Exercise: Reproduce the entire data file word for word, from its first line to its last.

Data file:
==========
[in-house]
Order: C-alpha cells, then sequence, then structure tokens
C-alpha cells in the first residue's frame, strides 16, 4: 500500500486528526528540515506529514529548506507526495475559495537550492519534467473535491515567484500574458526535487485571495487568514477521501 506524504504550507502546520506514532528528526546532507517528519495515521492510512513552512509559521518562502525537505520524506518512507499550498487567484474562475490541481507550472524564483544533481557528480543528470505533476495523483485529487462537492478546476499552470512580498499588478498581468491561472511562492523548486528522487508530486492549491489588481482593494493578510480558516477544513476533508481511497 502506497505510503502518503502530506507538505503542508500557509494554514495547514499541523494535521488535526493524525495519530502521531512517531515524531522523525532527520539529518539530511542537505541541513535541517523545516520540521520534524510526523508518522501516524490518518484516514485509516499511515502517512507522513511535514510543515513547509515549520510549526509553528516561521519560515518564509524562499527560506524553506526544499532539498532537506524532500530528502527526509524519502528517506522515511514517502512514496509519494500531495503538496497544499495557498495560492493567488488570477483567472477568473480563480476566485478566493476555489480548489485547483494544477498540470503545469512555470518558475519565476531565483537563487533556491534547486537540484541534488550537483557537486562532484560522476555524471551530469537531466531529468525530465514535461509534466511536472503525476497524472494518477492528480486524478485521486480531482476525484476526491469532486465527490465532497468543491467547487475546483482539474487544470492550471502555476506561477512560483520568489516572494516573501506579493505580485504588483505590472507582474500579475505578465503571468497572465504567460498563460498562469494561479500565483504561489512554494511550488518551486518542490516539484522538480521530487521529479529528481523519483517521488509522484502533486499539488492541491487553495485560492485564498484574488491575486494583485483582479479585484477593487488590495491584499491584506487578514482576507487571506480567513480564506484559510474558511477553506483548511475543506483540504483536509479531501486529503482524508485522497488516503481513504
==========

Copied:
[in-house]
Order: C-alpha cells, then sequence, then structure tokens
C-alpha cells in the first residue's frame, strides 16, 4: 500500500486528526528540515506529514529548506507526495475559495537550492519534467473535491515567484500574458526535487485571495487568514477521501 506524504504550507502546520506514532528528526546532507517528519495515521492510512513552512509559521518562502525537505520524506518512507499550498487567484474562475490541481507550472524564483544533481557528480543528470505533476495523483485529487462537492478546476499552470512580498499588478498581468491561472511562492523548486528522487508530486492549491489588481482593494493578510480558516477544513476533508481511497 502506497505510503502518503502530506507538505503542508500557509494554514495547514499541523494535521488535526493524525495519530502521531512517531515524531522523525532527520539529518539530511542537505541541513535541517523545516520540521520534524510526523508518522501516524490518518484516514485509516499511515502517512507522513511535514510543515513547509515549520510549526509553528516561521519560515518564509524562499527560506524553506526544499532539498532537506524532500530528502527526509524519502528517506522515511514517502512514496509519494500531495503538496497544499495557498495560492493567488488570477483567472477568473480563480476566485478566493476555489480548489485547483494544477498540470503545469512555470518558475519565476531565483537563487533556491534547486537540484541534488550537483557537486562532484560522476555524471551530469537531466531529468525530465514535461509534466511536472503525476497524472494518477492528480486524478485521486480531482476525484476526491469532486465527490465532497468543491467547487475546483482539474487544470492550471502555476506561477512560483520568489516572494516573501506579493505580485504588483505590472507582474500579475505578465503571468497572465504567460498563460498562469494561479500565483504561489512554494511550488518551486518542490516539484522538480521530487521529479529528481523519483517521488509522484502533486499539488492541491487553495485560492485564498484574488491575486494583485483582479479585484477593487488590495491584499491584506487578514482576507487571506480567513480564506484559510474558511477553506483548511475543506483540504483536509479531501486529503482524508485522497488516503481513504